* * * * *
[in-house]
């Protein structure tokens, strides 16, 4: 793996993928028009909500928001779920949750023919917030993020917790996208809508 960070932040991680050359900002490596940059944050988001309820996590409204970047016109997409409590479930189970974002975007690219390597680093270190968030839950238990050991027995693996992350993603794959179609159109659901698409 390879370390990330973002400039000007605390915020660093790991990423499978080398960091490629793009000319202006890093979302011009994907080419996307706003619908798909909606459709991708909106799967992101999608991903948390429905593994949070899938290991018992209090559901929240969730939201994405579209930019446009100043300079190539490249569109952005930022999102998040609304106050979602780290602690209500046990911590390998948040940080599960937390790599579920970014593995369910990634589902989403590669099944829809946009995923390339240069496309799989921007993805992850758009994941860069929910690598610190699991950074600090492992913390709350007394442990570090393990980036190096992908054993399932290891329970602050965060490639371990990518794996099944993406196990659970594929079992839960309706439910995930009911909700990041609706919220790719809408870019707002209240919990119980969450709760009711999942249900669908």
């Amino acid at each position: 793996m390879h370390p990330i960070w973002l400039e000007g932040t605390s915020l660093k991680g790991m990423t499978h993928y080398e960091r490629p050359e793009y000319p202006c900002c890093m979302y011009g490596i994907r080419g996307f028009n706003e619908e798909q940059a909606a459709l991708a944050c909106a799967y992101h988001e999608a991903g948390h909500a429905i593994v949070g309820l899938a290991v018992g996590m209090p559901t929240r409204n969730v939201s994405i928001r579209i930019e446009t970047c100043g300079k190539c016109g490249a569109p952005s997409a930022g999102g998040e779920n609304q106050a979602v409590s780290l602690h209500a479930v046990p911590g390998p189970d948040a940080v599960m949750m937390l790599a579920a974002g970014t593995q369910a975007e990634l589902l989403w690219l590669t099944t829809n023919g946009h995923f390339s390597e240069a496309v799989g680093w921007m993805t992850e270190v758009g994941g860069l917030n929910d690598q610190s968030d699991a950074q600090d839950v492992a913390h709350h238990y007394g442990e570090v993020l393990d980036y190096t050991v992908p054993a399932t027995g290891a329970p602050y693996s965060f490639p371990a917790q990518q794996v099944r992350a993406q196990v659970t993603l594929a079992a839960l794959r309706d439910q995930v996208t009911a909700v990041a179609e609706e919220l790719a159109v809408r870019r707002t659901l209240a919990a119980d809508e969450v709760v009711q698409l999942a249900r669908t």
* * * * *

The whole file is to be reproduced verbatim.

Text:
[in-house]
């Protein structure tokens, strides 16, 4: 793996993928028009909500928001779920949750023919917030993020917790996208809508 960070932040991680050359900002490596940059944050988001309820996590409204970047016109997409409590479930189970974002975007690219390597680093270190968030839950238990050991027995693996992350993603794959179609159109659901698409 390879370390990330973002400039000007605390915020660093790991990423499978080398960091490629793009000319202006890093979302011009994907080419996307706003619908798909909606459709991708909106799967992101999608991903948390429905593994949070899938290991018992209090559901929240969730939201994405579209930019446009100043300079190539490249569109952005930022999102998040609304106050979602780290602690209500046990911590390998948040940080599960937390790599579920970014593995369910990634589902989403590669099944829809946009995923390339240069496309799989921007993805992850758009994941860069929910690598610190699991950074600090492992913390709350007394442990570090393990980036190096992908054993399932290891329970602050965060490639371990990518794996099944993406196990659970594929079992839960309706439910995930009911909700990041609706919220790719809408870019707002209240919990119980969450709760009711999942249900669908």
């Amino acid at each position: 793996m390879h370390p990330i960070w973002l400039e000007g932040t605390s915020l660093k991680g790991m990423t499978h993928y080398e960091r490629p050359e793009y000319p202006c900002c890093m979302y011009g490596i994907r080419g996307f028009n706003e619908e798909q940059a909606a459709l991708a944050c909106a799967y992101h988001e999608a991903g948390h909500a429905i593994v949070g309820l899938a290991v018992g996590m209090p559901t929240r409204n969730v939201s994405i928001r579209i930019e446009t970047c100043g300079k190539c016109g490249a569109p952005s997409a930022g999102g998040e779920n609304q106050a979602v409590s780290l602690h209500a479930v046990p911590g390998p189970d948040a940080v599960m949750m937390l790599a579920a974002g970014t593995q369910a975007e990634l589902l989403w690219l590669t099944t829809n023919g946009h995923f390339s390597e240069a496309v799989g680093w921007m993805t992850e270190v758009g994941g860069l917030n929910d690598q610190s968030d699991a950074q600090d839950v492992a913390h709350h238990y007394g442990e570090v993020l393990d980036y190096t050991v992908p054993a399932t027995g290891a329970p602050y693996s965060f490639p371990a917790q990518q794996v099944r992350a993406q196990v659970t993603l594929a079992a839960l794959r309706d439910q995930v996208t009911a909700v990041a179609e609706e919220l790719a159109v809408r870019r707002t659901l209240a919990a119980d809508e969450v709760v009711q698409l999942a249900r669908t």